Q. In a perfect world, the tennis year would end when and start again when?
PETE SAMPRAS: In a perfect world, it would be great if it could start in Australia in February, a month later would be great, or have the year finish earlier, in October or something. I'm different. I'm not an old 27. But guys 21, 22, want to play every week of the year. For me, taking that time off is vital. There are just too many weeks of tennis, I feel. To have the year a little bit shorter would be great. It would really help out this sport.
Q. You're somebody who says Grand Slam titles are important to you. But it sounds like you're thinking you would possibly forego another trip to Australia if the end product worked out this year?
PETE SAMPRAS: That just depends. Like I said, I'm going to play that by ear, see how this year goes. Who knows if I'll play all the weeks in Europe again. I'd love to go back down there. We'll see how I am mentally and physically at the end of this year. Kind of a double-edged sword. If I'm going to get ready for Australia, I feel like maybe I should play the US Open, play a couple tournaments in Europe, call it a year. In that case, good chance I'll lose the No. 1 ranking. It's a tough ballgame. The way this ranking system is, you have to play 20, 22 tournaments. That's a lot of tennis for someone to play, especially if you've been doing it for ten years.
Q. Do you see the ranking change next year making any difference in that?
PETE SAMPRAS: Oh, I don't know. I don't know where I'm going to be with the ranking, how important No. 1 will be over the next couple years. Grand Slams, I've always said, are going to keep me in the game; it's not the No. 1 ranking. In order to stay on top, you need to play a lot, you need to be consumed with the sport. I have been for most of my career. But there comes a point where, you know, it's still a major goal, but am I going to spend seven weeks in Europe like I did last year? I mean, you know, it's tough. I mean, it's tough. It's hard to say. I wish I could sit here and finish the year No. 1 every year for the next five years, if I'm willing to play 25 tournaments. But I'm not willing to do that. I'm not going to burn myself out here.
Q. There's only a couple of the top seeds left here. Are you surprised by all the upsets, the Moya today?
PETE SAMPRAS: The game is very strong. Like I said before, the difference between the Top 5 guys and the rest of the guys, there really is no difference. All these guys ranked 15 to 50 are hungry, they're playing well, they come out swinging away. You're going to see a lot of upsets. You've seen a lot more of the last couple years. 10, 15 years ago you had the same four guys in the slams, semis and finals. Now it's anybody's ballgame.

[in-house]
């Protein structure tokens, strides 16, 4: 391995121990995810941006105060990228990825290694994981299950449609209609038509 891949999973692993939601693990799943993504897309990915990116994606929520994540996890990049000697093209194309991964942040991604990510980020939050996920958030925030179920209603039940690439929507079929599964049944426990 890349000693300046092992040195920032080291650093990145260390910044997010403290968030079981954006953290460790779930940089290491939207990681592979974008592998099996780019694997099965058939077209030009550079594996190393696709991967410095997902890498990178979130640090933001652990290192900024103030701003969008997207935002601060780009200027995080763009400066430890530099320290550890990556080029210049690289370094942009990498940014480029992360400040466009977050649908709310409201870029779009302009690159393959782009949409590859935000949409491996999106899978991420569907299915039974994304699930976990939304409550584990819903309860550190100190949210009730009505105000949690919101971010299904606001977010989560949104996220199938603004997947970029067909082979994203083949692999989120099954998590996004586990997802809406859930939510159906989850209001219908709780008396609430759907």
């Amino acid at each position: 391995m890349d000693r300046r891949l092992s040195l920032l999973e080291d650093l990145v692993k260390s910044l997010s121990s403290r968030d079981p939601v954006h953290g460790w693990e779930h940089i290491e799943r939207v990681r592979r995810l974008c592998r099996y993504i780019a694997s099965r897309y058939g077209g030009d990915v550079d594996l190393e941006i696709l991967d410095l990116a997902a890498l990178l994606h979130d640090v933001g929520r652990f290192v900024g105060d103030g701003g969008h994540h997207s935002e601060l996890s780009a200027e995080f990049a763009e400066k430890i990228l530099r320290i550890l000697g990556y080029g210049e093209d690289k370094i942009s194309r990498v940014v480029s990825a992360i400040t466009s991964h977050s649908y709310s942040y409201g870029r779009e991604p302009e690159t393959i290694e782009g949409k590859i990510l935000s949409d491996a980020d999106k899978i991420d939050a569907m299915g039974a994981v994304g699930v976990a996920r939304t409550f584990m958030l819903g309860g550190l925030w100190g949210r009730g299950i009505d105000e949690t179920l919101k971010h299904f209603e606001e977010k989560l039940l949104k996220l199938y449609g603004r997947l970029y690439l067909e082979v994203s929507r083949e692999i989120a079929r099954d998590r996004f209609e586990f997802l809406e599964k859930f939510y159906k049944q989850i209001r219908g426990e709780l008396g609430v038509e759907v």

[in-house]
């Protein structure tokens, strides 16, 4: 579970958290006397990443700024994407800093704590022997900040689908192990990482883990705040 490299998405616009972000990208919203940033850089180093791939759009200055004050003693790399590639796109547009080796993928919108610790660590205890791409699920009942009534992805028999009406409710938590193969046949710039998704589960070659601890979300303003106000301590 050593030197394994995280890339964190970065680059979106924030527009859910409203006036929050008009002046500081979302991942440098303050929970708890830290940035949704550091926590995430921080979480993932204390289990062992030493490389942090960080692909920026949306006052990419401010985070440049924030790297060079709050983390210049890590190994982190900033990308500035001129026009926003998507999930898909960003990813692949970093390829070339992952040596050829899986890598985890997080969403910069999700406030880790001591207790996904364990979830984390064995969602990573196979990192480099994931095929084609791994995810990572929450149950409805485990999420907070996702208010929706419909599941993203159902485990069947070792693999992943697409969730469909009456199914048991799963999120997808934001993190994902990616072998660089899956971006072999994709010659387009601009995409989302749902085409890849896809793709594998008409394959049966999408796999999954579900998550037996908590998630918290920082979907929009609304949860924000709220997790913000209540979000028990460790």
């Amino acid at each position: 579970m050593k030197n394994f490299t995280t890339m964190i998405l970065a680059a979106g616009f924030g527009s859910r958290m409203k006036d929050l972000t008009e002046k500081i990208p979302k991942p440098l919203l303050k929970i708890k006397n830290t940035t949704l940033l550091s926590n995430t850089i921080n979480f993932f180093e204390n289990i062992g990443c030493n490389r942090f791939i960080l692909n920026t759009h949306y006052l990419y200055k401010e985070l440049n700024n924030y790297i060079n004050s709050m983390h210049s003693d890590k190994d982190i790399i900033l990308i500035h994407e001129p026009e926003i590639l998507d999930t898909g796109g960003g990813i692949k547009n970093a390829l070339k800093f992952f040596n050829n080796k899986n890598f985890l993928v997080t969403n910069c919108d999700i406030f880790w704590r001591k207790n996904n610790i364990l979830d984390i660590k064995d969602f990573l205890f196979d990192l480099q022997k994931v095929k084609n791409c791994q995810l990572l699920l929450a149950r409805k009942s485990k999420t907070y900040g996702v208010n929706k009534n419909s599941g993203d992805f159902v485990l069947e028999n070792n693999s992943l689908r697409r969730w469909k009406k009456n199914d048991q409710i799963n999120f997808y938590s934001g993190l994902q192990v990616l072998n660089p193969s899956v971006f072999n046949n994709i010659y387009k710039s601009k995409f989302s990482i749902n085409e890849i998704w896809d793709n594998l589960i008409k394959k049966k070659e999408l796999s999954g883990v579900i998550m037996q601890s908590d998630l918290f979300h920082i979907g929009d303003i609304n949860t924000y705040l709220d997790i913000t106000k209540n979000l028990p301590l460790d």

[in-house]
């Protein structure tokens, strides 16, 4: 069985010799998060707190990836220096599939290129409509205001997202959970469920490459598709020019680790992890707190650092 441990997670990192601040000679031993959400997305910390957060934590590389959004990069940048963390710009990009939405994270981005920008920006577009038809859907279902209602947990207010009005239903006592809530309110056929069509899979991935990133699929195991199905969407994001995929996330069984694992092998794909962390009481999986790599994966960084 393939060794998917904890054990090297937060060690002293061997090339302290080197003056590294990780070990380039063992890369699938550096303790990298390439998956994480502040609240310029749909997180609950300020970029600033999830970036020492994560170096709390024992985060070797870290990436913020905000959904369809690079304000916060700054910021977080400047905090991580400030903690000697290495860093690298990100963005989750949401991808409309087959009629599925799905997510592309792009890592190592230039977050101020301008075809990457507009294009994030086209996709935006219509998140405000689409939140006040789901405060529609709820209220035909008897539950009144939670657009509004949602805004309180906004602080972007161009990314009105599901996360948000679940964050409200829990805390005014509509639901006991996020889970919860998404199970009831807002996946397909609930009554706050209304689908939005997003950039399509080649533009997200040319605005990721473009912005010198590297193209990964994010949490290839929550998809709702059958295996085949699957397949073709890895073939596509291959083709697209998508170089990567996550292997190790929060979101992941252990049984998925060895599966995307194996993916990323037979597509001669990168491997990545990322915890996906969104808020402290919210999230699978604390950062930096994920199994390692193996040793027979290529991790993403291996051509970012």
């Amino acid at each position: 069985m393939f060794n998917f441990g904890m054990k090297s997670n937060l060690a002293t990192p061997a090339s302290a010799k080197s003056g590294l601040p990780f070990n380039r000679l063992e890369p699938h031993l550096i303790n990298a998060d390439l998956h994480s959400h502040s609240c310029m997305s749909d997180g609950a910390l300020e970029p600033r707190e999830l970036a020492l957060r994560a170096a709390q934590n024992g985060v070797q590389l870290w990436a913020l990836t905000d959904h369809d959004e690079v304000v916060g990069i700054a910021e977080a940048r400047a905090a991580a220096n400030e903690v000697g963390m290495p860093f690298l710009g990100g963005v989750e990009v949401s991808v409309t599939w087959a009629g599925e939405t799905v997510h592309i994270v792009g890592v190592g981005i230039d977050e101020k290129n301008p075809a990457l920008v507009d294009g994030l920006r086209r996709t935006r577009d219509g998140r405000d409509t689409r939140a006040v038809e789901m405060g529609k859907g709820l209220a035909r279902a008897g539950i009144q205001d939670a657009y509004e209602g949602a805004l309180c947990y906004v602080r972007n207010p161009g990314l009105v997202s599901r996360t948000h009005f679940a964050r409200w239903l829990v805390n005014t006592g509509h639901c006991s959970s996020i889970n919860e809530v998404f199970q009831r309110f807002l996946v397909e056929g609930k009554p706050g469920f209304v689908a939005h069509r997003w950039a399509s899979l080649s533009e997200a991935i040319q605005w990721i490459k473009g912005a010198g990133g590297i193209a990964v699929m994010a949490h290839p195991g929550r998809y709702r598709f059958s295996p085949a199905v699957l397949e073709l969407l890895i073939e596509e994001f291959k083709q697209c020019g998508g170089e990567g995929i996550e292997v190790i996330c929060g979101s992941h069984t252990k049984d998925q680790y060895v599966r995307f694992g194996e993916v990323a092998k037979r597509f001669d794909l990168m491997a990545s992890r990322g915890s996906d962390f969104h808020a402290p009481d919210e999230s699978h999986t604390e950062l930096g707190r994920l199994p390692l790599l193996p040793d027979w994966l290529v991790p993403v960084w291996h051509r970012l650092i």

Q. There's talk about in the year 2000 a potential break of three weeks between the French and Wimbledon, i.e., another grass court week. Do you think that would benefit The Championships and tennis as a whole?
PETE SAMPRAS: Well, it would help the players. I feel for a guy like me it could be a chance to go home and come back, which is nice, or else I'm over there for two months. The French and Wimbledon will always be important. If you put a week in between -- it would be great for the players to have that extra week.
Q. I'm wondering, I think Wimbledon wants it because they think it will just generate even more interest in grass court tennis. They're worried that they might lose that kind of position they have as the great championship.
PETE SAMPRAS: I don't think Wimbledon has anything to worry about, I really don't. It might bring the grass court game back a little bit, but it's still only a month, maybe five weeks in the year 2000. Wimbledon is Wimbledon. It still has the characteristics of one of the biggest events we have. An extra week, I don't know if that really makes a big difference.
Q. Were you happy to be playing on stadium today?
PETE SAMPRAS: I was very happy. Strange things can happen when you're out on the grandstand. You get used to a certain court, they change it. I wasn't too comfortable with that schedule. Fortunately, the matches went pretty quick on stadium so I was able to get out there.
Q. Do you think it was strange that Moya had to play on the grandstand?
PETE SAMPRAS: Well, it's up to that scheduling committee. It seems like they have a couple amateurs working it. But tomorrow, I'm scheduled on the stadium. I think I earned it.
Q. Germany, the clay season, you're only going to Dusseldorf?
PETE SAMPRAS: Yeah.
Q. We are doing a daily instructional at this point of the day. Please help me with this. For a recreational player, what would you tell someone?
PETE SAMPRAS: Lob short and go to the pool (laughter). Seriously?
PETE SAMPRAS: Tip on what? On my volleys, tennis?
Q. Fine, volley, tennis.
PETE SAMPRAS: Watch the ball, bend your knees, keep the racquet head up, put a little slice on it, keep it in the court, get in position with your feet.
Q. And pray?
PETE SAMPRAS: Yeah, pray for rain.